Memetics

Sometimes scientists seem obliged to ask silly and deceitful-sounding questions. We must keep in mind that real scientists have spent the better part of a decade or longer going to school to learn to ask those irritating questions, and argue for and against what seem like idiotic viewpoints, however much they may remind us of certain seven year old children. Those questions are part of a ritual that belongs to a necessary ongoing process as a series of events they must perform whenever new subject matter has been presented to their midst. Once they have determined for themselves if it is important enough to bother, then rid themselves of all the ghosts that might rise up from hidden closets to bite them, and beaten the bushes free of all the goblins they suspect to be hidden there, they can then get on to more important matters. Memetics, being somewhat new, is still undergoing that process.

For science to develop memes about memes, they must undergo a process that, because it may be seen as self-referencing, could become particularly hazardous. They could screw it up with one brief statement that would take a hundred years to get undone. Look at what happened to hedonism just because Epicurus lacked the concepts found in modern medicine and biology, and so failed to assemble a complete and cogent picture. This could be one of the most important topics to undergo scientific scrutiny since the inception of evolution, and has stirred up its share of quiet, almost surreptitious controversy. A growing number of books and papers have been published but, still, very few members of the public-at-large have ever heard anything about memes or memetics.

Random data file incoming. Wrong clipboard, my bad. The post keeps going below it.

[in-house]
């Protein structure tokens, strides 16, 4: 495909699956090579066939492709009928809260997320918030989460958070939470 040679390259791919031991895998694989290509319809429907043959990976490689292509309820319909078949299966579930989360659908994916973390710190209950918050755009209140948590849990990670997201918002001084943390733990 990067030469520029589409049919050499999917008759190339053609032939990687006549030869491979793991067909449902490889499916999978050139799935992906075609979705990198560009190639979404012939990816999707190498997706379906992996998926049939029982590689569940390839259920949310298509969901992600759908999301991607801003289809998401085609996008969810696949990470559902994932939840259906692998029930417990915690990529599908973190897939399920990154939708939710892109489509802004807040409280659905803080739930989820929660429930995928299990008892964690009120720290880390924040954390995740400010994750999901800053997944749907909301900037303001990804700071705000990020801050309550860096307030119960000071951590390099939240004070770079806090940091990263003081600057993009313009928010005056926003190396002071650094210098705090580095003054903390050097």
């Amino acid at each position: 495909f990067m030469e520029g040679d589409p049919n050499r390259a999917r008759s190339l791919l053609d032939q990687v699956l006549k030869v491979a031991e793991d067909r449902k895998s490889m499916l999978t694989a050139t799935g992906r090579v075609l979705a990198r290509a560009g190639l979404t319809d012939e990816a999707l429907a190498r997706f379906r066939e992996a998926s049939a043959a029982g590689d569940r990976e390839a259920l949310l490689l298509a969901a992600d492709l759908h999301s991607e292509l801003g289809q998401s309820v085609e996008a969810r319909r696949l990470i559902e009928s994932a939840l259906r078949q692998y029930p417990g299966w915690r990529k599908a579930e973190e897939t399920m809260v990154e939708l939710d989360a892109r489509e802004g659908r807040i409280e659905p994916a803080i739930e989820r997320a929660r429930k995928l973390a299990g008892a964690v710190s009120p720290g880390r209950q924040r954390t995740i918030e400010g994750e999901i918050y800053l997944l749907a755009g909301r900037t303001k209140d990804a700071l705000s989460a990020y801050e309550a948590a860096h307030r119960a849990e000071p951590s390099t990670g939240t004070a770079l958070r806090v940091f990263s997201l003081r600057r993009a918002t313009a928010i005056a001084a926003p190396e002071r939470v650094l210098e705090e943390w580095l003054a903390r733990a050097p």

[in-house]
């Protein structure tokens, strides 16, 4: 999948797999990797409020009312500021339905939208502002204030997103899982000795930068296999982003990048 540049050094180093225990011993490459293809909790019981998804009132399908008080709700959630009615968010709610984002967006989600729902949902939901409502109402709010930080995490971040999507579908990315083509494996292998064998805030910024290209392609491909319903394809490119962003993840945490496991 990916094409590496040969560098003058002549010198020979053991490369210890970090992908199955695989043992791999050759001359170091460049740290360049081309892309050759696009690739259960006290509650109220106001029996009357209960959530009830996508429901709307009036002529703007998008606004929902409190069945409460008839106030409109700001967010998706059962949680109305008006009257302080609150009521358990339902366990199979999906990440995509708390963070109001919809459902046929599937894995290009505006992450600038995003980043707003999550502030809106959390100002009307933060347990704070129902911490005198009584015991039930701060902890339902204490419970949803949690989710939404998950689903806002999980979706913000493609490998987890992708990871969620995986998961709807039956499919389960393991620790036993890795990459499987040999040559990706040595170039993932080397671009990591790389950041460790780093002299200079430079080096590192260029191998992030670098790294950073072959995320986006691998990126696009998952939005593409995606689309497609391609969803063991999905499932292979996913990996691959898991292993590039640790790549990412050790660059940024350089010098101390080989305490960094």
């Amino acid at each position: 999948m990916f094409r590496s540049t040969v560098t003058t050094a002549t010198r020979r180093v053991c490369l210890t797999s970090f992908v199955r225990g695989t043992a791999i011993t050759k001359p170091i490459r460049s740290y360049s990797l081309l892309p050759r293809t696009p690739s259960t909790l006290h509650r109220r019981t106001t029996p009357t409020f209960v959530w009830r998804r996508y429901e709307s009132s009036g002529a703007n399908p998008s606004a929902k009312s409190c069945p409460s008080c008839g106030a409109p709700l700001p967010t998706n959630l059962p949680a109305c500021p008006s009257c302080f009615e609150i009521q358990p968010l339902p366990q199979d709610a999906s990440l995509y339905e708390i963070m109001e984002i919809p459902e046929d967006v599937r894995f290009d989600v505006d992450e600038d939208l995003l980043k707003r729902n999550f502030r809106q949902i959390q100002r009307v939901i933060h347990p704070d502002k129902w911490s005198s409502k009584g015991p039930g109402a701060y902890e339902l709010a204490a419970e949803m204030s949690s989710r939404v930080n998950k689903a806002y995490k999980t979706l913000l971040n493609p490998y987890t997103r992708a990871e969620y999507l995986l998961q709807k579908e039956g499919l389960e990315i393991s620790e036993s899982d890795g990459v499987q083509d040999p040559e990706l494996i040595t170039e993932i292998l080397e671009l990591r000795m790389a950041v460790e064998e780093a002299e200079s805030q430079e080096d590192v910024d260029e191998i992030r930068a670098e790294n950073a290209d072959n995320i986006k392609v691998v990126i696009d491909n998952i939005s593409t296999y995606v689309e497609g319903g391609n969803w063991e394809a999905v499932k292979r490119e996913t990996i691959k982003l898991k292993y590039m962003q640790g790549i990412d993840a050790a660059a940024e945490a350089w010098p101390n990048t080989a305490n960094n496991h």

Of those who have, a large percentage feel threatened and defensive. I recall reading a page on the Internet that a person purporting to be a Buddhist had written, describing Buddhism as being ‘not a meme’ because Buddhists do not proselytize and coerce others into joining their ranks or go to wars against members of other religions. I appreciated his statements, and enjoyed the pleasant company I have shared with Buddhists in my lifetime. Still, Buddhism is a imemeplex (as Susan Blackmore named packets of memes, or meme-complexes) that, because it does not so deeply incite emotions, is simply less viral than other religious beliefs. Proselytization or not, people still accredit information about it, and adopt it if it fits their needs along with memes already hosted.